Thursday, December 02, 2004

Proposal to Introduce National Security Laws in Thailand

BREAKING NEWS: After one month of the tragedy in Tak Bai, Southern Thailand since Oct 25, Thaksin government even have more aggressive step to introduce the National Security Law that provide the police to detain anyone without the trial.

This will be going to similar to the Internal Security Act (ISA) in Malaysia and Singapore. We are really worry about the human rights and democracy situation in Thailand especially under the Thaksin authoritarian adminstration.

The human rights violation cases increasing under his premiership. Now, to deal with the opponents or even the "extremist", he suggests to have something like ISA in Thailand. This is the first step for him to become the dictator. From the Malaysia and Singapore, we can see how these countries treat their opponents.

Asian Human Rights Commission (AHRC), in their press released mentioned:

A similar law if introduced into Thailand would have a chilling effect on
this struggle, and the entire political order would be adversely affected.
Although the pretext for introducing the law is the current concern with
catching "terrorists", such a law will apply to everyone.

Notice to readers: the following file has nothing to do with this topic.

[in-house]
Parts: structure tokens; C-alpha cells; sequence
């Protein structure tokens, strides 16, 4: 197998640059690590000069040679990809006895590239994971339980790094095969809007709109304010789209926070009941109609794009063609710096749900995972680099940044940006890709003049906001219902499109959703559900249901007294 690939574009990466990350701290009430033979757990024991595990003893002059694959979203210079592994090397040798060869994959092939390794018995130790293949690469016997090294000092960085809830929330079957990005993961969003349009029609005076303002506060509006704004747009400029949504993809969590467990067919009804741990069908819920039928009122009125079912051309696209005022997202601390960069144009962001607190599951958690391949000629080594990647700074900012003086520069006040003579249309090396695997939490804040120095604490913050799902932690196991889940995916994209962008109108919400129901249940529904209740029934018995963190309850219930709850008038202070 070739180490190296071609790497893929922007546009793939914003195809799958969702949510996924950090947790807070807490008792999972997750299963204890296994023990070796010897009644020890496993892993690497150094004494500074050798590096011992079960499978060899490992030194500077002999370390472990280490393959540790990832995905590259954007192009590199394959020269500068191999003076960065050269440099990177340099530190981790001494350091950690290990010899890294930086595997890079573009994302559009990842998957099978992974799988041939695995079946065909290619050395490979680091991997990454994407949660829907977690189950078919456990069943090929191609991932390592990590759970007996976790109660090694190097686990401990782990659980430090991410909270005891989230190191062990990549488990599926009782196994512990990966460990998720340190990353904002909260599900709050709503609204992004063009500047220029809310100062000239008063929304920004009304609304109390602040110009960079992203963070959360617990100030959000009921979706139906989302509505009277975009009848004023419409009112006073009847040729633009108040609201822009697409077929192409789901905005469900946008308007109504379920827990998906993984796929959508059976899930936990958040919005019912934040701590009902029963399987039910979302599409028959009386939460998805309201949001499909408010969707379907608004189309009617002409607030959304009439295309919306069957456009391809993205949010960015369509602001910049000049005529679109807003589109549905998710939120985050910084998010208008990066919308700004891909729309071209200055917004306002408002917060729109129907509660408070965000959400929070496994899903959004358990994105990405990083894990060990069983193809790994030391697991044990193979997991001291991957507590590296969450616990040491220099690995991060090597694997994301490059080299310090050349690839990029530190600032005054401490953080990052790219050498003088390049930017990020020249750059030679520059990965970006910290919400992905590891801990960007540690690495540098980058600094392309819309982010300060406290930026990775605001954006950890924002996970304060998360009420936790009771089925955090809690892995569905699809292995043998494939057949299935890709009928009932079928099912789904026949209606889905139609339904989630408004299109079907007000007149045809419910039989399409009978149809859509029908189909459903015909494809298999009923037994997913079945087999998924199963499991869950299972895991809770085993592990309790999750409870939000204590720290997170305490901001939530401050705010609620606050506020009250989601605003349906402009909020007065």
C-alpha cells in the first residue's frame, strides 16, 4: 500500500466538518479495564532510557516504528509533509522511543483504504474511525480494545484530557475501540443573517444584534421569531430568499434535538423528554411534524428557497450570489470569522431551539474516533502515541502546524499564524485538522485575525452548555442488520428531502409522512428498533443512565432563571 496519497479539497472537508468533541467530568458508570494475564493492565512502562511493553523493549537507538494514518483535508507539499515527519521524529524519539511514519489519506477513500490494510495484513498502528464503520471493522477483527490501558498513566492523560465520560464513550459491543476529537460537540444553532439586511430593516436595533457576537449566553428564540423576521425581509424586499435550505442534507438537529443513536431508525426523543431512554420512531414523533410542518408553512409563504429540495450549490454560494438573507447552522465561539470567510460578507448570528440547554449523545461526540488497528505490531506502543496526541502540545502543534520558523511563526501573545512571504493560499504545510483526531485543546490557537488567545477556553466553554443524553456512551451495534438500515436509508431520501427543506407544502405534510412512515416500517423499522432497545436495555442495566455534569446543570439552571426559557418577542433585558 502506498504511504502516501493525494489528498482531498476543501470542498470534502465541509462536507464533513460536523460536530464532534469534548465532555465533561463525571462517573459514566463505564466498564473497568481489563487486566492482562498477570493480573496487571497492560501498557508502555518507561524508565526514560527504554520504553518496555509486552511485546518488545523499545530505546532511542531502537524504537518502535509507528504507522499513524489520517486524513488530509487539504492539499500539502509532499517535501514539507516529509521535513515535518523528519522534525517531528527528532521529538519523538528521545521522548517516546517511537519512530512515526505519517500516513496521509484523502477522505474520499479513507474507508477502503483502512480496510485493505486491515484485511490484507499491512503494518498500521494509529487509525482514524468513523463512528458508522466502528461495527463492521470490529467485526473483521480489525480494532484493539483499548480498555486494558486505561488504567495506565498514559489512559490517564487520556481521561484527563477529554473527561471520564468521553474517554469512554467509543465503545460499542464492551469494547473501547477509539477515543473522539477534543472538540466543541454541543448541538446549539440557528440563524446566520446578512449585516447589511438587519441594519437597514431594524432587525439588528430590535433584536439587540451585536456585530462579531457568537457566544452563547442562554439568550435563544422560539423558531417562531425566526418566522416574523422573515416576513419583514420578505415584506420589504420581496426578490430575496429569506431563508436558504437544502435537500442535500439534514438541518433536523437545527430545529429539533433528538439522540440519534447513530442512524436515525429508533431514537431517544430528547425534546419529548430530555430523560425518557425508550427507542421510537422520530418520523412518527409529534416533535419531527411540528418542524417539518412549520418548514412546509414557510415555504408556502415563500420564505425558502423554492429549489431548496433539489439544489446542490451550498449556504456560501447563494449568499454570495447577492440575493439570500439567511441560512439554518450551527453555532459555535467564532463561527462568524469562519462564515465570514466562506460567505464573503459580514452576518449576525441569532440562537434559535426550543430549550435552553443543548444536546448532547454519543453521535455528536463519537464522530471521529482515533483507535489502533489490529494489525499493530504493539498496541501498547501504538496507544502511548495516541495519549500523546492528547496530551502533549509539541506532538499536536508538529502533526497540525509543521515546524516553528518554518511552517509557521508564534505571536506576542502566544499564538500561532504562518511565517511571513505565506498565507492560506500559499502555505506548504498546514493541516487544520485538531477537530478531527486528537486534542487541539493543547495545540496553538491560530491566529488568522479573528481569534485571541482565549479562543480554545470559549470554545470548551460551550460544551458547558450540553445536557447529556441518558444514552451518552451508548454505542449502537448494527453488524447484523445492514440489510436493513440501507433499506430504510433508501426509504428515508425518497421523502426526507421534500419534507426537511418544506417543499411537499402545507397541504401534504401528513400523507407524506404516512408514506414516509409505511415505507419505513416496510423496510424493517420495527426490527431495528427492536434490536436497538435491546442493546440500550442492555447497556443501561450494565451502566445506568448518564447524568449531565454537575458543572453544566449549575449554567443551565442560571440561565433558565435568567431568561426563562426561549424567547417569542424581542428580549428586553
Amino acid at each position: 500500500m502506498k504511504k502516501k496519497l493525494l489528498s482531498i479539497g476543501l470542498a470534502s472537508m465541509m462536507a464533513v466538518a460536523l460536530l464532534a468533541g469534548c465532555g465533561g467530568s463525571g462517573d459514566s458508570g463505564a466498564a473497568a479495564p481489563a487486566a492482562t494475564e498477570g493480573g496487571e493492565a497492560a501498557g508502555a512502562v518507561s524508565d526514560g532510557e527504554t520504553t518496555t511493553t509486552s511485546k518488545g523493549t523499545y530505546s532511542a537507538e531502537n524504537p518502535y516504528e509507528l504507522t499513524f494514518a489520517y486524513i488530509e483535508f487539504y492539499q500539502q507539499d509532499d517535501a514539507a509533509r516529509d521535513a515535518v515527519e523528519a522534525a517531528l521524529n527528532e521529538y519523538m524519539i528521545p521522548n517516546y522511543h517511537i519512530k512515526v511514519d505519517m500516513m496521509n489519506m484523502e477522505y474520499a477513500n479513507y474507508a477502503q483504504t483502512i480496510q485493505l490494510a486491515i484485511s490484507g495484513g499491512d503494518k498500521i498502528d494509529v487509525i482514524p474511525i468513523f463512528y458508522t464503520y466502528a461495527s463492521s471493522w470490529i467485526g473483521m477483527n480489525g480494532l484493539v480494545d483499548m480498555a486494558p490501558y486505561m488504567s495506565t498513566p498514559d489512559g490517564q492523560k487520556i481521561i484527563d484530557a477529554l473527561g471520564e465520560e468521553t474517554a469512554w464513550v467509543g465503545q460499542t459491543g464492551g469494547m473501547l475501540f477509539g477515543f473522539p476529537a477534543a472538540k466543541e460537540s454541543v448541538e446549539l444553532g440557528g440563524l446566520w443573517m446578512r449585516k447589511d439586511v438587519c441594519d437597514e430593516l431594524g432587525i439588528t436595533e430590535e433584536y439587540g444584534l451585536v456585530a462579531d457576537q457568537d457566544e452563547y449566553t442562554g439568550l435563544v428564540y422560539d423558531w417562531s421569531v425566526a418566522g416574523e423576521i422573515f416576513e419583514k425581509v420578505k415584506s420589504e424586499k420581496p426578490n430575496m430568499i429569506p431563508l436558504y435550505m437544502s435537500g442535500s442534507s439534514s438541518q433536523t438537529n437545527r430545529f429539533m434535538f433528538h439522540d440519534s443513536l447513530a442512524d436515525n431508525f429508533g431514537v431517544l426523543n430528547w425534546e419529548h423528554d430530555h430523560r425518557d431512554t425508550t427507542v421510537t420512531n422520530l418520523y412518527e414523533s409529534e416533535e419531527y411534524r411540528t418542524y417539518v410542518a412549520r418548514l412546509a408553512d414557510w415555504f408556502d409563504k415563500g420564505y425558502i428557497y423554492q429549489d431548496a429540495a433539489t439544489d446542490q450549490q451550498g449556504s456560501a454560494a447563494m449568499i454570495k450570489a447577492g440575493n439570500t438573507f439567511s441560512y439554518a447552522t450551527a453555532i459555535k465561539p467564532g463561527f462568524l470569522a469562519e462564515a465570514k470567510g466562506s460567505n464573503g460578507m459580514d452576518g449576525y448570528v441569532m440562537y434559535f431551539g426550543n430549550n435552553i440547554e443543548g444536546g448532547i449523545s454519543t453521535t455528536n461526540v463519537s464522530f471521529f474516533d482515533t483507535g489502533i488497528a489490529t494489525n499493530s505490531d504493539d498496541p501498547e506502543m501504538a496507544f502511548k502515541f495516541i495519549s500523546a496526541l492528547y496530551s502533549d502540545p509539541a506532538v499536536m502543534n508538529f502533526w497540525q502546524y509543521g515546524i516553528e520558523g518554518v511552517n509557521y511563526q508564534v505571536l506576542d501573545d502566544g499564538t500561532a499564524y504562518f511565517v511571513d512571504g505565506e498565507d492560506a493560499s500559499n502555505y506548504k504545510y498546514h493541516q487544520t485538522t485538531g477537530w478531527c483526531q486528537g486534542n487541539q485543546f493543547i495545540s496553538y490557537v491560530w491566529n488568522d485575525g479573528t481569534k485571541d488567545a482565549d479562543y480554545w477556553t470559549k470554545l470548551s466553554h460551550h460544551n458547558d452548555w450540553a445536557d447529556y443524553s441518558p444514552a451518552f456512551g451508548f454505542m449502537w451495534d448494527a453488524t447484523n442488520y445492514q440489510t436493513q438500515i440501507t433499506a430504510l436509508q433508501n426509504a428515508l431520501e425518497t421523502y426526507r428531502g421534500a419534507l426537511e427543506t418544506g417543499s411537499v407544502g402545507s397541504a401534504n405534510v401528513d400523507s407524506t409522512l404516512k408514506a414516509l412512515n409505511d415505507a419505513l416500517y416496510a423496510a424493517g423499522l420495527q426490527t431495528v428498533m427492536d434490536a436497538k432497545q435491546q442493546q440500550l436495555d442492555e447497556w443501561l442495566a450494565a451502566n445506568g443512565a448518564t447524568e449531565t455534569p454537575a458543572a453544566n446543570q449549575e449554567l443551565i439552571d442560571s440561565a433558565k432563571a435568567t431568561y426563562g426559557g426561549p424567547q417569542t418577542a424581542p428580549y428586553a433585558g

As criminal cases are routinely fabricated for political reasons in
Thailand, there can be little doubt that any person in the country could become
a target of the law. Just going by the manner with which odious and outdated
criminal defamation provisions are applied to stifle legitimate criticism of
public figures, there are very good reasons for all people in the country to be
concerned by this latest proposal.

As we are going to celebrate the International Human Rights Day coming December 10, it's discourage that Thaksin came out with such repressive statement. However, as a human rights defender, we in the ASA and the people in Thailand will make sure Thaksin could not process his agenda.

As Thaksin only consults the Minsitry of Justice in Thailand, the judiciary in Thailand have to speak out the principle of "Rule of Laws".